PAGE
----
When we pulled into George Washington Carver National Monument in Diamond, Missouri, last month, we expected the standard drill for smaller NPS units. In about 90 minutes, we can typically check out the museum exhibits and the grounds, collect the passport stamps, and be on our way. For our 84th of 400+ national park units, we anticipated much the same. In part, it’s why we’d arrived about 90 minutes before the park gates closed for the day.
In our first fifteen minutes at the park, though, we quickly realized we underestimated George Washington Carver National Monument. Not only was it full of the completely unexpected, but it also became our favorite unit of the ten national parks we visited on our Midwest National Parks Road Trip.
So today we’re sharing a long list of reasons you’ll want to give yourself plenty of time to tour George Washington Carver National Monument. There’s so much to see and learn about Carver’s life and legacy. Don’t short yourself on time like we did!
About George Washington Carver National Monument
Park Website: https://www.nps.gov/gwca/index.htm
Location: Diamond, Missouri
George Washington Carver National Monument preserves the birthplace of George Washington Carver, an African American inventor, educator, and pioneer in the agriculture industry. Carver’s mother Mary gave birth to him in the mid-1860s on the property of Moses Carver, where the monument now stands. It was in the forests surrounding the Carver property that young George first became fascinated with plants, nature, and the pursuit of education.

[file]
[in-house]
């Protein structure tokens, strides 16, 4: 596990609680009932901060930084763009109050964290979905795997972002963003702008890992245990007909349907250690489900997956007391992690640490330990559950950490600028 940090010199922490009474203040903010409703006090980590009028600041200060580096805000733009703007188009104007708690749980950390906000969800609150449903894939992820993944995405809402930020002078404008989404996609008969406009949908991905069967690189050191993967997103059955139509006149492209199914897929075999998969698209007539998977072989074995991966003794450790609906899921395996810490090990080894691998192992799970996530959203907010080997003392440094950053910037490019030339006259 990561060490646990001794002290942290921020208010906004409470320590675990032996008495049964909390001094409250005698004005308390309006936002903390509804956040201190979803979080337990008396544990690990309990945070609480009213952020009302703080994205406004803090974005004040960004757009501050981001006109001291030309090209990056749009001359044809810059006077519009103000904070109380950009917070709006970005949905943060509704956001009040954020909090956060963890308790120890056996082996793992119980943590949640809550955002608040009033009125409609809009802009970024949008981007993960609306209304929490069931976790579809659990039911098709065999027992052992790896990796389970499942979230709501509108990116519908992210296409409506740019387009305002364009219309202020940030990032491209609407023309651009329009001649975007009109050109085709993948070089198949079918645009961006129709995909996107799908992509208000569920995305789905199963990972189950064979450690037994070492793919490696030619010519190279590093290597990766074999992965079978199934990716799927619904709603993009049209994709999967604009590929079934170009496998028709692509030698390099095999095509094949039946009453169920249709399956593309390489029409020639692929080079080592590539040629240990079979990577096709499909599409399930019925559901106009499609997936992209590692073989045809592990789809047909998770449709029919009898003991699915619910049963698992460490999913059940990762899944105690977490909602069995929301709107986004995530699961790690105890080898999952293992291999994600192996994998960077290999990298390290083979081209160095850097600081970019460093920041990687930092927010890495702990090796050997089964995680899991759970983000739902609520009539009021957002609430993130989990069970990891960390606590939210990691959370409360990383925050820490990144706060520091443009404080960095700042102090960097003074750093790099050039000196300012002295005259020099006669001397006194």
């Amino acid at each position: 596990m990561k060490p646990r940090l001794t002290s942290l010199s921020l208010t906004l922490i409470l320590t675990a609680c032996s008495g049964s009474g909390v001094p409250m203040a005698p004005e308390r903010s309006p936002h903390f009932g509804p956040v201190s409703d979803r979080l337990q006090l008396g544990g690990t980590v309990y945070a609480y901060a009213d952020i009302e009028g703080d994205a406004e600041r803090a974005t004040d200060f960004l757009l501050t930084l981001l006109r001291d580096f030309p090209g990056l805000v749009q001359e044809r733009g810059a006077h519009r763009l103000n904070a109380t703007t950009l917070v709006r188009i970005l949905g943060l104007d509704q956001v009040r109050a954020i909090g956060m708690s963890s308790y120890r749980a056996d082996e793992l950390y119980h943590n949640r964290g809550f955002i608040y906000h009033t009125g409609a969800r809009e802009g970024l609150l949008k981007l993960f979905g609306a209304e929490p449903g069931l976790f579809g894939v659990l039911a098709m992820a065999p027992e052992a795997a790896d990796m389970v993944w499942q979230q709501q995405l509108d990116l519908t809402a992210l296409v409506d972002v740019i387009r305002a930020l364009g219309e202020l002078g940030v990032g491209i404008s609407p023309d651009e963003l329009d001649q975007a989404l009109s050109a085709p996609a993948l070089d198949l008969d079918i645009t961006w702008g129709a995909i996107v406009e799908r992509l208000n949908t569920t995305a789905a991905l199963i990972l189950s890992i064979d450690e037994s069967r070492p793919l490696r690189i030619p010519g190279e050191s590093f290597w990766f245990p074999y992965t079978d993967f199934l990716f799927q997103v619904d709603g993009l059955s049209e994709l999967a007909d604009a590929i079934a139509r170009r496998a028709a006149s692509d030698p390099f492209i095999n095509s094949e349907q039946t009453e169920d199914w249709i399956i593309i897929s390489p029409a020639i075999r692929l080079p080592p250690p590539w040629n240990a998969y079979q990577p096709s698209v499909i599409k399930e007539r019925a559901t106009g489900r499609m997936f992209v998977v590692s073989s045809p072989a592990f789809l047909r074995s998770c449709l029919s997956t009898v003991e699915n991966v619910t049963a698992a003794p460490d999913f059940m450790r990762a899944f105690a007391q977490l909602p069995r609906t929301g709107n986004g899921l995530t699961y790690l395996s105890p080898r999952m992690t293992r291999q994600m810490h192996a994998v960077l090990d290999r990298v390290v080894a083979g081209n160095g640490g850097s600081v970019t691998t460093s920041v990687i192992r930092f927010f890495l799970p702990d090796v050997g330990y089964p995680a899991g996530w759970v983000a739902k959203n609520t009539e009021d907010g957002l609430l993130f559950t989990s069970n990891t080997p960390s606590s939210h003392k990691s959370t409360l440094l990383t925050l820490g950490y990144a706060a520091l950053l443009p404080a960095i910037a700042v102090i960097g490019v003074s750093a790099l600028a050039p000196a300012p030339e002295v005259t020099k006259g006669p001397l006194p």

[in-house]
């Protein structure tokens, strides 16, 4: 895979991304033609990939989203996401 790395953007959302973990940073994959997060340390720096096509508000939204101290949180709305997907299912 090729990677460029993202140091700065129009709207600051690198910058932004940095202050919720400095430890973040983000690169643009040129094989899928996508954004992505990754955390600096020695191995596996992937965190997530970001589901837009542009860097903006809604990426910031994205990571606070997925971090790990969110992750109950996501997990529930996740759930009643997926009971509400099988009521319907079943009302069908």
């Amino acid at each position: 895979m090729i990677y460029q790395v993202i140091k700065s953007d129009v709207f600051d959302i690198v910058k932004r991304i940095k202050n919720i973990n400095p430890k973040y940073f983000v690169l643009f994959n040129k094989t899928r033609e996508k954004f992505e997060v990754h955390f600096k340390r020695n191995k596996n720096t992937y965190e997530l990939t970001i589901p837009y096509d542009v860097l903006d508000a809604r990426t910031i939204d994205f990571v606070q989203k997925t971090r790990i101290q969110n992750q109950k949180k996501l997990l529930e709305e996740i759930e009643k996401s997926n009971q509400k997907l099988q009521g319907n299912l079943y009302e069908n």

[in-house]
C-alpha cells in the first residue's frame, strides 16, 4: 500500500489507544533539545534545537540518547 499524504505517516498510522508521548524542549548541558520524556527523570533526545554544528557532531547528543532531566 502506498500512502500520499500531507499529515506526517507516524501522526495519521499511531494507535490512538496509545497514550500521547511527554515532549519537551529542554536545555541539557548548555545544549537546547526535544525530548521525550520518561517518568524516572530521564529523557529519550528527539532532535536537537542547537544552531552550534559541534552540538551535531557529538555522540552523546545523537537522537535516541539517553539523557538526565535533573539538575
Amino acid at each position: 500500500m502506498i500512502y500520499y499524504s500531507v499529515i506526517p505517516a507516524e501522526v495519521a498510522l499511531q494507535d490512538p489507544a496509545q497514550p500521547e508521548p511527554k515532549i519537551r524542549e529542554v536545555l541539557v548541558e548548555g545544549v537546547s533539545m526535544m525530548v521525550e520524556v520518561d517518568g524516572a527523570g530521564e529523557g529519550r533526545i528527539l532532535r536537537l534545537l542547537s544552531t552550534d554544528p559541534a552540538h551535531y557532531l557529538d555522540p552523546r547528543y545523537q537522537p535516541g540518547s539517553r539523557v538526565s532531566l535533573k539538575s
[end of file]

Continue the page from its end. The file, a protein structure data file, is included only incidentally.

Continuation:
The park was dedicated in 1943, the first National Park Service unit to commemorate the life of an African American. It was also the first monument to honor someone besides a United States President.
Here’s what you should plan time for during your visit:
9 Things to See at George Washington Carver National Monument
#1 Watch the park film.
If you’re like us, much of what we knew about George Washington Carver prior to our visit surrounded his work with peanuts. We were grateful that when we arrived, the park ranger at the desk encouraged us to start with the park film. About 25 minutes in length, the park film gave us a full scope of Carver’s life, his work to support African American farm families at the turn of the century, and how his religious beliefs inspired his work.
#2 Hike the Carver trail.
After the park film and exhibits, be sure to hike The Carver Trail. About 3/4 mile long, the easy loop hike winds around the Carver property and out to the 1881 Moses Carter home. We recommend stopping in the gift shop to purchase the self-guided booklet before you go. For a few dollars, it gives a good overview of each of the key points along the trail including the Carver homestead cemetery, the birthplace site, and some of the locations around the property that Carver appreciated as a child.
#3 Tour the Carver home.
During regular park hours, you’ll also want to take time to walk through the Moses Carver home. Found along the Carver Trail, it replicates the type of home where Moses Carver and his wife Susan raised their family on the property. After slavery was abolished, Moses and Susan encouraged young George to seek an education. After George left the property to attend school, he would visit Moses and Susan on weekends, coming back to the woods and fields he cherished.